SemAF-parts, such as negation, modality and quantification. Instances of both issues are identified, and

in some cases, direction is given as to how they may be tackled.
2 Terms and definitions
For the purposes of this document, the following terms and definitions apply.

NOTE In addition, the terms ‘event’ and ‘eventuality’ are used (as synonyms) as defined in ISO 24617-1 as

something that can be said to obtain or hold true, to happen or to occur.
2.1
primary data
electronic representation of text or communicative behaviour

EXAMPLE Digital representations of text, transcriptions of speech, gestures or multimodal dialogue.

Note 1 to entry: ISO 24612 defines primary data as the ‘electronic representation of language data’. This definition

is unsatisfactory for this part of ISO 24617 as semantic annotation may relate to non-verbal or multimodal data,

such as stretches of spoken dialogue with accompanying gestures and facial expressions, and even gestures

and/or facial expressions without any accompanying speech.
2.2
annotation

linguistic information added to primary data (2.1), independent of its representation

[SOURCE: ISO 24612:2012, 2.3]
2.3
semantic annotation

annotation (2.2) which contains information about the meaning of a segment or region of primary data

(2.1)
© ISO 2016 – All rights reserved 1
---------------------- Page: 7 ----------------------
SIST ISO 24617-6:2018
ISO 24617-6:2016(E)
2.4
metamodel

schematic representation of the concepts that are used in the analysis and description of the phenomena

covered in annotations (2.2) and of the relationships between them
3 Purpose and motivation
3.1 Purpose

The purpose of this part of ISO 24617 is to provide support for the establishment of a consistent and

coherent set of international standards for semantic annotation within the Semantic Annotation

Framework (SemAF). It aims to do so in three ways.

First, by making explicit which basic principles underlie the approach that has been followed in

defining international standards in the SemAF parts that have been published so far (ISO 24617-1 and

ISO 24617-2, ISO 24617-4 and ISO 24617-7), and in parts that are close to publication (ISO 24617-6)

or in preparation (ISO 24617-8). This approach provides the Semantic Annotation Framework with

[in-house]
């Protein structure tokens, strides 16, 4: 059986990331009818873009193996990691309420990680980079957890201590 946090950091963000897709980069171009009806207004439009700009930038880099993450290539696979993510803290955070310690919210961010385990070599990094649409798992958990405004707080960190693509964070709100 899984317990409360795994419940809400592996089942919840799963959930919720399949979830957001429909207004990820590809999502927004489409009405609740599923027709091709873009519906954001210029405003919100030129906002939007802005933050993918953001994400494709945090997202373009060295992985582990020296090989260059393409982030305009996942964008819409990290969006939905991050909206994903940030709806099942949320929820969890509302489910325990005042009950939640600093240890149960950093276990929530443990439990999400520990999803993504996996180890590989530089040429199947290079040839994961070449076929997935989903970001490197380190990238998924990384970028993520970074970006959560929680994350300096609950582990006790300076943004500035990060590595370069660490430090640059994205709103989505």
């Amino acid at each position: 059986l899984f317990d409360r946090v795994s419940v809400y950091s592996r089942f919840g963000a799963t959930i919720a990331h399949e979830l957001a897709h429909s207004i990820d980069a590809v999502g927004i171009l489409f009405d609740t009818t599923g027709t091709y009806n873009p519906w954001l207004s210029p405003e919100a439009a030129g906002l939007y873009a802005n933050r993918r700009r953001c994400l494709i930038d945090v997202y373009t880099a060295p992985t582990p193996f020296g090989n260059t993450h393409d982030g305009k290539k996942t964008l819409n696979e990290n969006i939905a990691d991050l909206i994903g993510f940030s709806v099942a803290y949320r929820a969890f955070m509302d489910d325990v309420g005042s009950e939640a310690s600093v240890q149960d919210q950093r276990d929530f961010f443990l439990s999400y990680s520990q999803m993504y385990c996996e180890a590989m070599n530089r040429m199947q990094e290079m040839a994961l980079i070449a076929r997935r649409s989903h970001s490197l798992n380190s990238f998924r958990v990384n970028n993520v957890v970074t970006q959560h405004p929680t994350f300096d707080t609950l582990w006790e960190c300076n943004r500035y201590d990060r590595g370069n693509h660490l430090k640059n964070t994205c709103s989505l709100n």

methodological coherence and helps to ensure mutual consistency between existing, developing, and

future SemAF parts.

Second, by identifying overlaps between SemAF parts and indicating how such overlaps may be dealt

with. Examples are the occurrence of temporal and spatial relations among semantic roles and of

discourse relations between dialogue acts.

Third, by identifying common issues that arise in various parts of SemAF (they are only partly covered

in these parts, if they are covered at all) and, where possible, by giving directions as to how these issues

may be tackled. Examples of such issues are polarity, modality, quantification, measures, qualification,

veridicity, attribution and non-literal language use.
3.2 Motivation

Semantic annotation enhances primary data with information about their meaning. The state of the art

in computational semantics makes it unlikely that a single existing formalism for annotating semantic

information would receive wide support from researchers and developers. Moreover, semantic

annotation tasks often have the limited aim of annotating certain specific semantic phenomena,

such as semantic roles, discourse relations or coreference relations, rather than annotating the full

meaning of stretches of primary data. A strategy was therefore adopted in ISO TC 37/SC 4 to devise the

SemAF standards in different parts, with separate annotation schemes for those classes of semantic

phenomenon for which the state of the art would justify the establishment of annotation standards;

these schemes could be extended and combined over time, growing into a wide-coverage framework for

semantic annotation.

This ‘crystal growth’ strategy has contributed significantly to the progress made in establishing

standardized annotation concepts and schemes supporting the development of interoperable resources,

but it also entails certain risks:

a) the annotation schemes defined in different SemAF parts are not necessarily mutually consistent,

especially in the case of overlaps in scope;

b) it may not be possible to combine the schemes, defined in different parts, into a coherent single

scheme with a wider coverage if they incorporate different views or employ different methodologies;

c) some semantic phenomena do not belong to the scope of any SemAF parts but cannot be disregarded

entirely in some parts, and this may result in these phenomena being unsatisfactorily treated.

The methodological principles and guidelines provided in this part of ISO 24617 are designed to

minimize these risks.
2 © ISO 2016 – All rights reserved
---------------------- Page: 8 ----------------------
SIST ISO 24617-6:2018
ISO 24617-6:2016(E)

With regard to the issue of mutual consistency between SemAF parts, it may be noted that ISO 24617-1

for annotating time and events and ISO 24617-2 for annotating dialogue acts are concerned with

sufficiently distinct kinds of semantic information to allow their definitions to be established

independently. Other SemAF parts, such as those concerned with semantic roles, with relations in

discourse and with spatial information show a certain amount of overlap in the information that they

aim to capture, and the question therefore arises: can we ensure that the annotation schemes, defined

in these parts, are mutually consistent?

Mutual consistency of SemAF parts relates to the possible integration of annotation schemes defined

in different parts. For example, it would be desirable to use the ISO 24617-1 scheme (“ISO-TimeML”) for